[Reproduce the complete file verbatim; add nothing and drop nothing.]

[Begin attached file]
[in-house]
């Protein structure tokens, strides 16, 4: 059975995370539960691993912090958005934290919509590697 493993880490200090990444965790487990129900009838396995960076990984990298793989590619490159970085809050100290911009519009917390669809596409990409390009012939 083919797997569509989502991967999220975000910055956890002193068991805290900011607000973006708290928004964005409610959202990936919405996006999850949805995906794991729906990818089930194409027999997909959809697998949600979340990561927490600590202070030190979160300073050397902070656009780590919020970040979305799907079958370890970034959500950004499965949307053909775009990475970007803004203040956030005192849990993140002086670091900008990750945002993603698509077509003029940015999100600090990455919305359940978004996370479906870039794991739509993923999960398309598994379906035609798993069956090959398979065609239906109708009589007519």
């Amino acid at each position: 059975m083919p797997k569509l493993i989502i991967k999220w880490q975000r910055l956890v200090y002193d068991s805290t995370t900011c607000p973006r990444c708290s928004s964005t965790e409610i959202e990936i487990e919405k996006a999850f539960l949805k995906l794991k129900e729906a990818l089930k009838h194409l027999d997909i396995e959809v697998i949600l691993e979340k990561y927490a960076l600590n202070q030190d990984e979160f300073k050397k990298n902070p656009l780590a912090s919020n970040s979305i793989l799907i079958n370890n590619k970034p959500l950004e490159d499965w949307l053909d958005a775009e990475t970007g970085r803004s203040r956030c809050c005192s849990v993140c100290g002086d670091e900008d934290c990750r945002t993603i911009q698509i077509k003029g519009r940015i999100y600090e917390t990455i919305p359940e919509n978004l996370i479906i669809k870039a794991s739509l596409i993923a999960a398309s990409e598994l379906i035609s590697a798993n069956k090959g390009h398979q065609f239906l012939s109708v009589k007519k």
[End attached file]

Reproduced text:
[in-house]
């Protein structure tokens, strides 16, 4: 059975995370539960691993912090958005934290919509590697 493993880490200090990444965790487990129900009838396995960076990984990298793989590619490159970085809050100290911009519009917390669809596409990409390009012939 083919797997569509989502991967999220975000910055956890002193068991805290900011607000973006708290928004964005409610959202990936919405996006999850949805995906794991729906990818089930194409027999997909959809697998949600979340990561927490600590202070030190979160300073050397902070656009780590919020970040979305799907079958370890970034959500950004499965949307053909775009990475970007803004203040956030005192849990993140002086670091900008990750945002993603698509077509003029940015999100600090990455919305359940978004996370479906870039794991739509993923999960398309598994379906035609798993069956090959398979065609239906109708009589007519």
């Amino acid at each position: 059975m083919p797997k569509l493993i989502i991967k999220w880490q975000r910055l956890v200090y002193d068991s805290t995370t900011c607000p973006r990444c708290s928004s964005t965790e409610i959202e990936i487990e919405k996006a999850f539960l949805k995906l794991k129900e729906a990818l089930k009838h194409l027999d997909i396995e959809v697998i949600l691993e979340k990561y927490a960076l600590n202070q030190d990984e979160f300073k050397k990298n902070p656009l780590a912090s919020n970040s979305i793989l799907i079958n370890n590619k970034p959500l950004e490159d499965w949307l053909d958005a775009e990475t970007g970085r803004s203040r956030c809050c005192s849990v993140c100290g002086d670091e900008d934290c990750r945002t993603i911009q698509i077509k003029g519009r940015i999100y600090e917390t990455i919305p359940e919509n978004l996370i479906i669809k870039a794991s739509l596409i993923a999960a398309s990409e598994l379906i035609s590697a798993n069956k090959g390009h398979q065609f239906l012939s109708v009589k007519k």